Earlier in the summer, longtime gaming hardware company RIG joined up with NACON, and put their resources together for a new line of headsets and controllers engineered with competitive play in mind. The controller, the PRO Compact, is especially notable because it’s the first of its kind to come with a built-in Dolby Atmos license.
I’ve been using both of these peripherals for a while, and have been gearing up to write up some coverage. But as kind of a competitive outsider, I wanted to learn more about what sets these items apart in the eyes of their creators. After firing off some questions (some of which exposed my blind spot pretty clearly!), I received some answers from RIG executive Peter Petrides.
The interview covers the controller, the headset and RIG’s approach to this space in general. If you’re curious about what goes on behind not just games, but game equipment, here’s some high level insight. Check it out:
RIG Pro Compact Controller
Lucas White, Prima Games: Can you talk about the professional logic behind the controller’s shape? For example it isn’t just smaller – it’s shaped in a way that alters how I hold it compared to “normal” pads. What kinds of pro preferences does the Pro Compact cater to and why?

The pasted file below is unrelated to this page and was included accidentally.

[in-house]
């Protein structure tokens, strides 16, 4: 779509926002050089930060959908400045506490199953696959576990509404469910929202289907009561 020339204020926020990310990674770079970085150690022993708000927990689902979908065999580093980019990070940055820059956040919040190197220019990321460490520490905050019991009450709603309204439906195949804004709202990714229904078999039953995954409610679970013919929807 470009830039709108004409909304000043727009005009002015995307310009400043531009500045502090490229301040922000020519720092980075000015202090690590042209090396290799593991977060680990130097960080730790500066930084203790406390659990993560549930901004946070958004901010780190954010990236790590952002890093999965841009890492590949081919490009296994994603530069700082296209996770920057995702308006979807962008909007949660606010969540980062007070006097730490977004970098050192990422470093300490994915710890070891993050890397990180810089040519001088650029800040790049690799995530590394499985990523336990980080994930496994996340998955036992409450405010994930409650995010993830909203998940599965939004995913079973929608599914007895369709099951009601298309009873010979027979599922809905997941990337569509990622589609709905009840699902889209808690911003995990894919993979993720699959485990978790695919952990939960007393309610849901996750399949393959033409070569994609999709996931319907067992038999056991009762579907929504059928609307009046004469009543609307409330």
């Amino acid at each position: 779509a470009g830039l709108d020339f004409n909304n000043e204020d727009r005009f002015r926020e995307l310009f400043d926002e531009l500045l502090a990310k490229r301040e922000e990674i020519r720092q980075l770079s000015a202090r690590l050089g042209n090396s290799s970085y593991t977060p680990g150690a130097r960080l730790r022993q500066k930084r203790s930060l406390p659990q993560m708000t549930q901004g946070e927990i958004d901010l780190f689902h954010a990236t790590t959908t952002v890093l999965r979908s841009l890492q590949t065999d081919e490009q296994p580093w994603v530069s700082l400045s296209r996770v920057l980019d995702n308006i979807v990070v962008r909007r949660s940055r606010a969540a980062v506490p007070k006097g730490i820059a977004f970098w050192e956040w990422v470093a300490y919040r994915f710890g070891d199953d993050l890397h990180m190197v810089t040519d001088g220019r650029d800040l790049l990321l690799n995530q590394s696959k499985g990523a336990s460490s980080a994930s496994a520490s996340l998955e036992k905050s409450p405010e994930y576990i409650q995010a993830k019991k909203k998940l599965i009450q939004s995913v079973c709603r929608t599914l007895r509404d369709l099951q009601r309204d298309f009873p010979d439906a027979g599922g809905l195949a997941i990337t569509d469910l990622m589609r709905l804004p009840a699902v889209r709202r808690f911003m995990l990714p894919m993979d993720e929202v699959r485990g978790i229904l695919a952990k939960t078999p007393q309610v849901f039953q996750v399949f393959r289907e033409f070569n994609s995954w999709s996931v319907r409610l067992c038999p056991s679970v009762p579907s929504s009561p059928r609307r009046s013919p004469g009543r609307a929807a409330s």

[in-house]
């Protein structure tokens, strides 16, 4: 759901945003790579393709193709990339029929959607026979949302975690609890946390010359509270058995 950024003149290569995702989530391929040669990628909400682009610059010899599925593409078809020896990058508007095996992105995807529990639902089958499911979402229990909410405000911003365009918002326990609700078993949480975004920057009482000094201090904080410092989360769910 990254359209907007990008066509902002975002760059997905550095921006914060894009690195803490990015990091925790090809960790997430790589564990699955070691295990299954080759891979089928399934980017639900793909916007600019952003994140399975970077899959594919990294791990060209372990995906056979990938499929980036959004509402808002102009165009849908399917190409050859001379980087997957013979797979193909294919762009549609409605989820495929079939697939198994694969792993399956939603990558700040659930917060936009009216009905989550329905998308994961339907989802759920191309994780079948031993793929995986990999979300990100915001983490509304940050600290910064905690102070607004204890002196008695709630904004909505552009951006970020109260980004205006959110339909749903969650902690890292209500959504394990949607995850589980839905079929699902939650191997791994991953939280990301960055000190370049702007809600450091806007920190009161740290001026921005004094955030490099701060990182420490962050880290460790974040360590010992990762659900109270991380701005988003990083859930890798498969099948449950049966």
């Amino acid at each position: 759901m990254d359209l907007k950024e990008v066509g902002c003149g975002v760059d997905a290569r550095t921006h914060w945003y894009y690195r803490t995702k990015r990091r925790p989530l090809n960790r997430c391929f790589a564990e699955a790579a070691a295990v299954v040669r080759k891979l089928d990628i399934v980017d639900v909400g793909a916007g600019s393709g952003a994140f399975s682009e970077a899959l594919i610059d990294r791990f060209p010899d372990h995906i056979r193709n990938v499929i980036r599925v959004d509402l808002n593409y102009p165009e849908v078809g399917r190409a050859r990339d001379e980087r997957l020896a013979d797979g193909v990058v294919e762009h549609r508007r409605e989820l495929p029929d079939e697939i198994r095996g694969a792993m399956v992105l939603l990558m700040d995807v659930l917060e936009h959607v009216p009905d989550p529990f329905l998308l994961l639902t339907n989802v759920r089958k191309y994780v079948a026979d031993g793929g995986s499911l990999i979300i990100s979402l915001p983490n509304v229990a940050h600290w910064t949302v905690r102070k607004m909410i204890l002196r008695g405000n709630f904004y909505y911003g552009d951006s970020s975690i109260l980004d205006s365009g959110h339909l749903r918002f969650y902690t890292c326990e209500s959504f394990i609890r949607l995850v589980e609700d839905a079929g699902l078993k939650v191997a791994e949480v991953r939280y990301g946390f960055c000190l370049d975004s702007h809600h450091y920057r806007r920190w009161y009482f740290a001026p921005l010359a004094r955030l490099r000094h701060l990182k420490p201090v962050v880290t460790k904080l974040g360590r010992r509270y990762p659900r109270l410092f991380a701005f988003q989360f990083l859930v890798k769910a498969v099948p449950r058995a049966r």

Peter Petrides – VP of Global Sales & Marketing, RIG: We set out to design a controller that is perfect in size and configuration for the upcoming pro gamer who puts in long practice sessions but finds first party and other elite controllers to be uncomfortable. The reason for the specific shape and dimensions is purely based on testing a variety of different designs with pro players to find what suited best for long term use. Nacon has sold over a million compact controllers for PlayStation and has perfected the design and quality over the years. Now, the PRO Compact adds elite features and brings the compact form factor to Xbox.
Can you tell us about the deal for Dolby Atmos? Having a premium software license built in is pretty wild. Was this an initial goal or did the opportunity come later?
Petrides: It really is a celebration of a great relationship. RIG has had a long partnership with Dolby and was the first to offer Atmos in our headsets. The benefit of 3D Audio delivered by Atmos is clear for competitive gamers and, as an audio-forward brand, it seemed fitting that we offer an audio solution like Dolby Atmos to our first ever controller.
What are the pros and cons of marketing to professionals? How does your company take advantage of the pros, and work around/through/with the cons?